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plications for injunctions and receiverships were a game that two could play at, and long experience had taught these close observers the very great value of the initiative in law. Accordingly, some two hours before the Belmont application was made they had sought out no less a person than Mr. Justice Barnard, caught him, as it were, either in his bed or at his breakfast, whereupon he had held a lit de justice, and made divers astonishing orders. A petition was presented in the náme of one McIntosh, a salaried officer of the Erie Road, who claimed also to be a shareholder. It set forth the danger of injunctions and of the appointment of a receiver, the great injury likely to result therefrom, etc. After due consideration on the part of Judge Barnard, an injunction was issued, staying and restraining all suits, and actually appointing Jay Gould receiver, to hold and disburse the funds of the company in accordance with the resolutions of the Board of Directors and the Executive Committee. This, certainly, was a very brilliant flank movement, and testified not less emphatically to Gould's genius than to Barnard's law, and to the efficacy of the new combination between Tammany Hall and the Erie Railway. Since the passage of the bill“ to legalize counterfeit money,” in April and the present November, new light had burst upon the judicial mind, and as the news of one injunction and a vague rumor of the other crept through Wall Street that day, it was no wonder that operators stood aghast and that Erie fluctuated wildly from 50 to 61 and back to 48.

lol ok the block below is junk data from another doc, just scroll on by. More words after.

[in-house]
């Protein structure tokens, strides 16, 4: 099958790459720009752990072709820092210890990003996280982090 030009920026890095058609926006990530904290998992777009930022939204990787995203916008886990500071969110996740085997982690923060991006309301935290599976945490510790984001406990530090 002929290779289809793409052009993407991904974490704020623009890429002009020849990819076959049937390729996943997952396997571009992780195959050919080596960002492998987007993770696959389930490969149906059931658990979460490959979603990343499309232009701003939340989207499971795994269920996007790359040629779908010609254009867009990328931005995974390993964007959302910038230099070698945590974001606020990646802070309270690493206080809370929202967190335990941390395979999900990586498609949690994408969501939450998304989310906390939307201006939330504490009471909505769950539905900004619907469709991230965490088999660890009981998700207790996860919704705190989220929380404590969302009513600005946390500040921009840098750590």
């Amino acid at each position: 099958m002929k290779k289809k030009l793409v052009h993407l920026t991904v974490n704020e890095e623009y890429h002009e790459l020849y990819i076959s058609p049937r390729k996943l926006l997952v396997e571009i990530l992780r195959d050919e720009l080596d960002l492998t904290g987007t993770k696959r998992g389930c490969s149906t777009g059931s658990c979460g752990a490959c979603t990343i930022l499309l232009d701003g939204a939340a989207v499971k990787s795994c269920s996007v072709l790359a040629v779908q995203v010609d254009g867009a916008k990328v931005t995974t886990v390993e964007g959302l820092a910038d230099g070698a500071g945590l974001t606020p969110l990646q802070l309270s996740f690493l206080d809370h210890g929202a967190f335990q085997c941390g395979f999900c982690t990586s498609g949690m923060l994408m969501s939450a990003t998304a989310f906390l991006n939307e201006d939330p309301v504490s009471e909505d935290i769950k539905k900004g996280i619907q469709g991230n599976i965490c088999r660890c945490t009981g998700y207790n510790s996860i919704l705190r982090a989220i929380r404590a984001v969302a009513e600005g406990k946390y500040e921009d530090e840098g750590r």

The Erie directors, however, did not rest satisfied with the position which they had won through Judge Barnard's order. That simply placed them, as it were, in a strong defensive attitude. They were not the men to stop there : they aspired to nothing less than a vigorous offensive. With a superb audacity, which excites admiration, the new trustee immediately filed a supplementary petition. Therein it was duly set forth that doubts had been raised as to the legality of the recent issue of some two hundred thousand shares of stock, and that only about this amount was to be had in America ; the trustee therefore petitioned for authority to use the funds of the corporation to purchase and cancel the whole of this amount at any price less than the par value, without regard to the rate at which it had been issued. The desired authority was conferred by Mr. Justice Barnard as soon as asked. Human assurance could go no further. The petitioners had issued these shares in the bear interest at 40, and had run down the value of Erie to 35; they had then turned round, and were now empowered to buy back that very stock in the bull interest, and in the name of the corporation, at par. A law of the State distinctly forbade corporations from operating in their own stock ; but this law was disregarded, as if it had been only an injunction. An injunction forbade the treasurer from making any disposition of the funds of the company, and this injunction was respected no more than the law. These trustees had sold the property of their wards at 40; they were now prepared to use the money of their wards to buy the same property back at 80, and a judge had been found ready to confer on them the power to do so. Drew could not withstand such tactics, and indeed the annals of Wall Street furnished no precedent or parallel. They might have furnished one, but the opportunity had been lost. Had Robert Schuyler not lived fifteen years too soon, - had he, instead of flying his country and dying broken-hearted in exile, boldly attempted a change of front when his fraudulent issues had filled Wall Street with panic, and had he sought to use the funds of his company for a masterly upward movement in his own manufactured stock, - then, though in those uncultivated and illiberal days he might have failed, and even have passed from the presence of an indignant jury into the keeping of a surly jailer, at least he would have evinced a mind in advance of his day, and could have comforted himself with the assurance that he was the first of a line of great men, and that the time was not far distant when his name and his fame would be cherished among the most brilliant recollections of Wall Street. .